Terribrill - Troll 2 (1990)
Posted by Luke at 01:37 on 09 Jan 2011
Let's make one thing clear before we go any further: Troll 2 features some of the worst dialogue and acting you're ever likely to see beyond the condos of Sunset Beach. Lines are droned with the conviction of an Al Qaeda hostage forced to read erotic limericks, whilst midgets bumble about in ludicrously unconvincing costumes, as if the Midget Acting Union had their copy of the script put on a high ledge and were too embarrassed to admit they'd spent all night jumping to reach it without success.
Things get off to an iffy start when you realise Troll 2 is suffering from a severe identity crisis. Released as a sequel to Troll (1986), the creatures are referred to as "goblins" and "monsters" but never once as the titular beasties promised - which means somebody somewhere thought the name had enough drawing power to launch a completely unrelated film off the back of it. That could actually be the most horrifying aspect of the film right there...that is, if the goblins didn't look as shoddy as this:
You'd think a film based around little man-creatures would go to the effort of getting that one thing right. But just...look at them. At times some of the heads aren't even on straight. There is something unsettling about their naff appearance, however - a slightly disturbing quality derived from the fact a psychotic dwarf wearing roadkilll would actually look exactly like one of those things in the picture up there. Wouldn't get that with CGI.
Speaking of which... Troll 2 came out in 1990, a mere three years before Jurassic Park, and a thriving time for rubber-masked movie critters, so there's no excuse for anything from that period to be so woefully inadequate. You have to admire the perserverance though, even after what was probably a very subdued morning on set after the costumes arrived. It would be great to think every shot ended with someone joyfully proclaiming "we'll fix it in the edit", followed by cheers, but that would imply some sort of skilled editing process was involved.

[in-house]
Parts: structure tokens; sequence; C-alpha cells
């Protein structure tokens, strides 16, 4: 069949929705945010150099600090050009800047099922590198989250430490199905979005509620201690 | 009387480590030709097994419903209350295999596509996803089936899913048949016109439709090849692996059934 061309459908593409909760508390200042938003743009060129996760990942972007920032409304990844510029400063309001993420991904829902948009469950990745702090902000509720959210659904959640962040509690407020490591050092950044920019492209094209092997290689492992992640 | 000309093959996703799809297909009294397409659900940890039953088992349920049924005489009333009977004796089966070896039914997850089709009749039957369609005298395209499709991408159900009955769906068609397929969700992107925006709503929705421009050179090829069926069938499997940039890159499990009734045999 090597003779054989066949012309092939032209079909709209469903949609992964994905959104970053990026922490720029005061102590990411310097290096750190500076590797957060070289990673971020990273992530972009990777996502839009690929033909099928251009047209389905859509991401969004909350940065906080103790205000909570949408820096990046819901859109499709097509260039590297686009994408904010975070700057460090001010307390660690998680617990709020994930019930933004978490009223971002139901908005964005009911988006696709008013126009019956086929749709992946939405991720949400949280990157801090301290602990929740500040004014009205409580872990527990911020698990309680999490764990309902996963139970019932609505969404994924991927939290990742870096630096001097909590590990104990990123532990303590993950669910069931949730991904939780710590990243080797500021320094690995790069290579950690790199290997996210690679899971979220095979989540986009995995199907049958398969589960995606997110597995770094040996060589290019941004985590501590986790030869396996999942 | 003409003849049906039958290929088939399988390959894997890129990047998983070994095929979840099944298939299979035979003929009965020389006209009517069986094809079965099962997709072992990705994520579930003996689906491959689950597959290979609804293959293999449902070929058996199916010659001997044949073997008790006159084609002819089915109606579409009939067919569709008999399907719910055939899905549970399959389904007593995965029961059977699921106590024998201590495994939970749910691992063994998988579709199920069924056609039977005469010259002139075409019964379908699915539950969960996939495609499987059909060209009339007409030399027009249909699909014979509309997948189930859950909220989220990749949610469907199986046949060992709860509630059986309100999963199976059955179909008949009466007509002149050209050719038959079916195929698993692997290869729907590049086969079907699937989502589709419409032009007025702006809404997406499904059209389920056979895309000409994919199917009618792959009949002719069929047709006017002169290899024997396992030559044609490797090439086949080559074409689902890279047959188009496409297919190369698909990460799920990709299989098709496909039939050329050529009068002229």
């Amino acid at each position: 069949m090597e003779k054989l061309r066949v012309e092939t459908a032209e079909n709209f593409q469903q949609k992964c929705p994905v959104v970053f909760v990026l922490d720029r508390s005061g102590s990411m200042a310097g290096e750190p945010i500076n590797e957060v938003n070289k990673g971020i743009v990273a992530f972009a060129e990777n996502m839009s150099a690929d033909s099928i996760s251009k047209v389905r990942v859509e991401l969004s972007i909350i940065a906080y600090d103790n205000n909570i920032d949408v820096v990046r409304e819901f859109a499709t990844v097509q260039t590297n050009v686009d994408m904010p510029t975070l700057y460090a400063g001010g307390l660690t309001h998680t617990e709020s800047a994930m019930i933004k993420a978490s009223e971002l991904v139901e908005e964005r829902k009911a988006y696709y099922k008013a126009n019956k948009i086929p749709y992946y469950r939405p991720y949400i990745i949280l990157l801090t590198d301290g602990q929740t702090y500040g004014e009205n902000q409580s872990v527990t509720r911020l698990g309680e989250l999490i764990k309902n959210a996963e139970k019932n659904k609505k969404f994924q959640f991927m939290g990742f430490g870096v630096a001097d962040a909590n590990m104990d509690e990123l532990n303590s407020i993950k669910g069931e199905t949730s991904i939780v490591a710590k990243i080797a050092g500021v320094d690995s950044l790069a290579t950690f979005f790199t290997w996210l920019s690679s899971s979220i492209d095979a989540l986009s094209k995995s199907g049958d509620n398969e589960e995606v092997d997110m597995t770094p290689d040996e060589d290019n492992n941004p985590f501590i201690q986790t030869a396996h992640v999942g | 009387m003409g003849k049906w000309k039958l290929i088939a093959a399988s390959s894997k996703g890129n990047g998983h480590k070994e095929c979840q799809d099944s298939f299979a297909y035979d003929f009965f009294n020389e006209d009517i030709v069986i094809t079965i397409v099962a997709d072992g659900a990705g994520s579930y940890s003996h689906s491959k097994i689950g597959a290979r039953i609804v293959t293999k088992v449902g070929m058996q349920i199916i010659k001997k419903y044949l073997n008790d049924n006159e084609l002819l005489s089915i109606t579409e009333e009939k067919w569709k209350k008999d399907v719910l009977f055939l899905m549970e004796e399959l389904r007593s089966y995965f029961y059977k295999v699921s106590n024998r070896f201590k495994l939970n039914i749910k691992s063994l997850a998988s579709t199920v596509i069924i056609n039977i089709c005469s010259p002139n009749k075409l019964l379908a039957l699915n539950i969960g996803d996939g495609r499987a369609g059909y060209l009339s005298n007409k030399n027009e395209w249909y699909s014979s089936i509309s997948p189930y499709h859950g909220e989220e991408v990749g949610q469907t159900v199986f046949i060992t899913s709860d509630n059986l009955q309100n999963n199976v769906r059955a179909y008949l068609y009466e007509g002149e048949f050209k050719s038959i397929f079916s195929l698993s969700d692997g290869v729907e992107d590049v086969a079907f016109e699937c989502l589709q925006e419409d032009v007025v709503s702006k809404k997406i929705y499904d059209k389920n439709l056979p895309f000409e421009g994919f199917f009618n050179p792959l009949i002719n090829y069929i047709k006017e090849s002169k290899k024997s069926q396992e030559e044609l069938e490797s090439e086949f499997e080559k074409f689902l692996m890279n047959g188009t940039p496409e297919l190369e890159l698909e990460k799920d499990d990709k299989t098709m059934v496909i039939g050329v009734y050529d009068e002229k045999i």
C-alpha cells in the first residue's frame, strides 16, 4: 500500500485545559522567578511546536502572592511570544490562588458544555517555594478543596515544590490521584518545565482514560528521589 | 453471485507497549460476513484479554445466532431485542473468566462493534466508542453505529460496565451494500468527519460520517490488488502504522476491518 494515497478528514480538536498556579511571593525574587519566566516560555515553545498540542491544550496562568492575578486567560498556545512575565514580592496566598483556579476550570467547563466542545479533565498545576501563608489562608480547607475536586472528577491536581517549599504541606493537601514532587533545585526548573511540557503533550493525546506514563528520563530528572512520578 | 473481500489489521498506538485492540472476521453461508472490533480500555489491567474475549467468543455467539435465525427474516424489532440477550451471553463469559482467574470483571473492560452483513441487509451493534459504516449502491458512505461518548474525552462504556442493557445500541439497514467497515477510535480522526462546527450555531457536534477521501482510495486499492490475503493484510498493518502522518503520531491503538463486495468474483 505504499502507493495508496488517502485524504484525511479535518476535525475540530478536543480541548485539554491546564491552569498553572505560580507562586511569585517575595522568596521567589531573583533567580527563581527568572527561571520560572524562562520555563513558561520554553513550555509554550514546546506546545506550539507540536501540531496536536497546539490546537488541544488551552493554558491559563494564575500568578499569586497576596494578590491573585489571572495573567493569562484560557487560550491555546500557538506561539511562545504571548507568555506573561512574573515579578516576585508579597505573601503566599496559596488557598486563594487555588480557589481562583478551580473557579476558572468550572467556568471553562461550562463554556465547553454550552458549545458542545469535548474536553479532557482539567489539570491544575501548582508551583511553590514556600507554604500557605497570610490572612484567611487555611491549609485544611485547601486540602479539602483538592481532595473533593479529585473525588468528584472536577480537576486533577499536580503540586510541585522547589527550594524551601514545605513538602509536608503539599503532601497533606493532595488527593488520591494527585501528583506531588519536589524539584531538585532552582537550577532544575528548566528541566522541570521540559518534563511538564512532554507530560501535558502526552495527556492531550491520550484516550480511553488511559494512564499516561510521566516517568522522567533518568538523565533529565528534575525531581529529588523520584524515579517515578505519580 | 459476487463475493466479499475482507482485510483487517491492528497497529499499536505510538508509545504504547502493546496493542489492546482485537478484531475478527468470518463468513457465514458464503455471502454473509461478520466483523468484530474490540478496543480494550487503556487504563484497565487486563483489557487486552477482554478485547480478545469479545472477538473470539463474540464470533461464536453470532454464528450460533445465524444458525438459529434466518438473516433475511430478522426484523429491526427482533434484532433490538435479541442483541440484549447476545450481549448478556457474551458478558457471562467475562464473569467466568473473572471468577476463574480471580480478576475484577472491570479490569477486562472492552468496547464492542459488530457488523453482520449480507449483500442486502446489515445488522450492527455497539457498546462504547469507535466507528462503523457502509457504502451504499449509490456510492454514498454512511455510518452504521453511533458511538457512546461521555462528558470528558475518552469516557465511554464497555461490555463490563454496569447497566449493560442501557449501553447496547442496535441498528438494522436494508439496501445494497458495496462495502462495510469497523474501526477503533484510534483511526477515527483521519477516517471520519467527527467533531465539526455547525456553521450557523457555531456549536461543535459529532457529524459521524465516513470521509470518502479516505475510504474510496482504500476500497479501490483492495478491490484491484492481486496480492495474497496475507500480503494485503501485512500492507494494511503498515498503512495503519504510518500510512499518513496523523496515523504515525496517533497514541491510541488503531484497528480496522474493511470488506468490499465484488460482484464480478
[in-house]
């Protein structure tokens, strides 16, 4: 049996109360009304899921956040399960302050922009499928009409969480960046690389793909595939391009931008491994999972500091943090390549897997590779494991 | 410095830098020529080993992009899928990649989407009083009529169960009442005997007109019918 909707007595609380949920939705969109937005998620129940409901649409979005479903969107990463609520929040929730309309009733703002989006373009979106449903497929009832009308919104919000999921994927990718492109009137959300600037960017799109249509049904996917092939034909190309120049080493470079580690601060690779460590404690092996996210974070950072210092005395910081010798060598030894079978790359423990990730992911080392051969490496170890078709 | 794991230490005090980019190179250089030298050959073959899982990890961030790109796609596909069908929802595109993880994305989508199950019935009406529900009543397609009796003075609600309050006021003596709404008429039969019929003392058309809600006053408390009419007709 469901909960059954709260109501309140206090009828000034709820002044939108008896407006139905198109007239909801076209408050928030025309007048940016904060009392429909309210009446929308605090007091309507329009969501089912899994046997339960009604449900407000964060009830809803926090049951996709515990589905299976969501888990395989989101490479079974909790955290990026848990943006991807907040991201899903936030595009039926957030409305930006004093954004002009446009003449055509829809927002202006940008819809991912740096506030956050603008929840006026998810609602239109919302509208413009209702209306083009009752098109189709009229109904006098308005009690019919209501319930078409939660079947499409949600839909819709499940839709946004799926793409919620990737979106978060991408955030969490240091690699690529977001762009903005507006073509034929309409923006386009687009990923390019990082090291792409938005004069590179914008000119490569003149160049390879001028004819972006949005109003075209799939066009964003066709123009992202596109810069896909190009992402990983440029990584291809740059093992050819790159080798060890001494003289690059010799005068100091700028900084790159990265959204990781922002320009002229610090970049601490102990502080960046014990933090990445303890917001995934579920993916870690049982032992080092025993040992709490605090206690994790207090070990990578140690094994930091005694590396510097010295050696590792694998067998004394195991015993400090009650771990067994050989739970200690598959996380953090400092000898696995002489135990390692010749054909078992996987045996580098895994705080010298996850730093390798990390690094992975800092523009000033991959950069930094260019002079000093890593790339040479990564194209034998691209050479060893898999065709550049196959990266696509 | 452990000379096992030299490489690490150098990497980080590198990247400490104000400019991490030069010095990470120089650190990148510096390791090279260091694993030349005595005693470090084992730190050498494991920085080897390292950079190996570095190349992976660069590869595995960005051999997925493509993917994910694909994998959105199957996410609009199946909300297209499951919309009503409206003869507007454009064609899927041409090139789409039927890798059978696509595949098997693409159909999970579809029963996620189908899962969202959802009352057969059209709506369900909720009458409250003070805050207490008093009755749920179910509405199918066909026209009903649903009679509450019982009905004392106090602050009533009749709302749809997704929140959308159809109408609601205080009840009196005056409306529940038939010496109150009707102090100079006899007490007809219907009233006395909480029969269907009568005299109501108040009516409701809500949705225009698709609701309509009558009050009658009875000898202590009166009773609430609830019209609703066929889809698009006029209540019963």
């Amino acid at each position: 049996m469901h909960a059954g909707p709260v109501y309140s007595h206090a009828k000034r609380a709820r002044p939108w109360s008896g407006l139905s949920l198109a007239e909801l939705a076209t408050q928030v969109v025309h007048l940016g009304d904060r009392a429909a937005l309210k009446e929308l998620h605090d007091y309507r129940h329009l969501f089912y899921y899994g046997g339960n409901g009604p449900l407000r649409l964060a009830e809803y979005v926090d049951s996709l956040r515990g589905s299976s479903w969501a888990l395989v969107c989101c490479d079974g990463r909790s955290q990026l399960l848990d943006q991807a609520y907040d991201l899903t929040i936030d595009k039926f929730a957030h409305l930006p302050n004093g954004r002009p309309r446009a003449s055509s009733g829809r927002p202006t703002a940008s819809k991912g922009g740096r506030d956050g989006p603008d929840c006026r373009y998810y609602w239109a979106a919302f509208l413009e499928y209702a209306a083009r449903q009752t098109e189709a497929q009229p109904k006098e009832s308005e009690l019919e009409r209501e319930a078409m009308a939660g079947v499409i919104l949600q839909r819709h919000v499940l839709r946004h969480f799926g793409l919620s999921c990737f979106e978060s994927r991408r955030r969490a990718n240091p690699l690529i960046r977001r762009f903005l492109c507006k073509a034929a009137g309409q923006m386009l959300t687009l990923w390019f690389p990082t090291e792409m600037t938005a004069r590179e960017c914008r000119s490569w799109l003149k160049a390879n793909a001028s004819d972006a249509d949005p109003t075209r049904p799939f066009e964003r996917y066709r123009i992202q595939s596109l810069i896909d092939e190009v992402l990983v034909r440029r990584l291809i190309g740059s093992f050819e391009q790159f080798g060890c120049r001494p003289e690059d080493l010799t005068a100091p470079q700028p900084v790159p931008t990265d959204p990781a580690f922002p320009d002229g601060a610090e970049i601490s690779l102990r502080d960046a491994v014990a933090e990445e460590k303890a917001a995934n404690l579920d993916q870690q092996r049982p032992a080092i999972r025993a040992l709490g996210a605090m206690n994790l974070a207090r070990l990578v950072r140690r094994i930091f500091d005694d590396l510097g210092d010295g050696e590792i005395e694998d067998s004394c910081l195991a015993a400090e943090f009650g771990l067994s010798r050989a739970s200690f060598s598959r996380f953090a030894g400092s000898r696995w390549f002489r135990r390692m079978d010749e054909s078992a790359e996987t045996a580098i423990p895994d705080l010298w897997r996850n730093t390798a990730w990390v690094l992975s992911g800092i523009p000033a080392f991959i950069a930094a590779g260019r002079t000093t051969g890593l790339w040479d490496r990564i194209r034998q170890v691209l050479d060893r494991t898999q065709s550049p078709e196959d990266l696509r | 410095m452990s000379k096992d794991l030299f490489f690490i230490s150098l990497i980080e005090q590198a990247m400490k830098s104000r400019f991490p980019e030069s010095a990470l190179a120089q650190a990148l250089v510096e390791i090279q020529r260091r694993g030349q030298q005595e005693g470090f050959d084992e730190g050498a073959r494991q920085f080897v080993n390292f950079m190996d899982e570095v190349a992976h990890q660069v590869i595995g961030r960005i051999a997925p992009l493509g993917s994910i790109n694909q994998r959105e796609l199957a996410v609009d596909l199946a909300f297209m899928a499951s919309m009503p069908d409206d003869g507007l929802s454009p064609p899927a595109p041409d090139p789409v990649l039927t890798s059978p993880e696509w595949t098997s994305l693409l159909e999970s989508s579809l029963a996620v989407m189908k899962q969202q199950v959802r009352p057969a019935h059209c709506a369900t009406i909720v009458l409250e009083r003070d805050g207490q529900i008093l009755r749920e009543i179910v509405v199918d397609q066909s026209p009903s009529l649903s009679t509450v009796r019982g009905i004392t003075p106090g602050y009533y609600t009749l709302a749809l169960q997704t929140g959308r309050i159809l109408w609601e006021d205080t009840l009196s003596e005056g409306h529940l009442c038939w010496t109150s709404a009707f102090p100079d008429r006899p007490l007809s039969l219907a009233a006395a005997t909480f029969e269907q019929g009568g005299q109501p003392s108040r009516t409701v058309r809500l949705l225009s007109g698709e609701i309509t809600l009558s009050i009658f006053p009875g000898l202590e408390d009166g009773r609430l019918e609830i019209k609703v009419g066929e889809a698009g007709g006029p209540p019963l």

As well as crappy costumes, the rubbish and exposition-laden script gives Troll 2 the unique distinction of being its own rubbish audiobook. Which would be a plus if it didn't feel like you were listening to the sonic equivalent of a grey wall. A typical conversation goes something like this: "I am talking to you. We walked here." "I am listening. There's a goblin." It actually gets quite draining after a while, like waiting for a late bus.
But despite the insistence on explaining away every insignificant little action of the characters, it's the larger plot points going wholly unanswered that make you wonder how a film can be so tragically backwards. Why does nobody know about a town where people never return from? Why the anti-meat stance? Why Stonehenge? Why shamrocks - that's leprechaun stuff? Why did the crazy-sexy woman revert to just crazy after the popcorn sex? Why the whole phallic popcorn thing?
Ultimately it's hard to get mad at Troll 2. Most of the elements are skewed in some way, but you can tell the filmmakers did the most with the resources available to them. These people knew they were making shit from the very beginning and went along with it, which shows a great amount of dedication - a quality that surely anyone can appreciate. The only real reason a movie like this exists in the first place is to entertain, and if you can sit through the entire thing with a straight face then perhaps you are the real monster/troll/goblin/whatever.
There's so much more to say, but as with anything like this it's best experienced first-hand. The cast and crew of Troll 2 were interviewed for the 'making of'/celebration documentary Best Worst Movie (2009), which is essential companion viewing. Both are available on Amazon - just don't expect your girlfriend to say thanks when you get her the Troll 1 & 2 boxset for Christmas.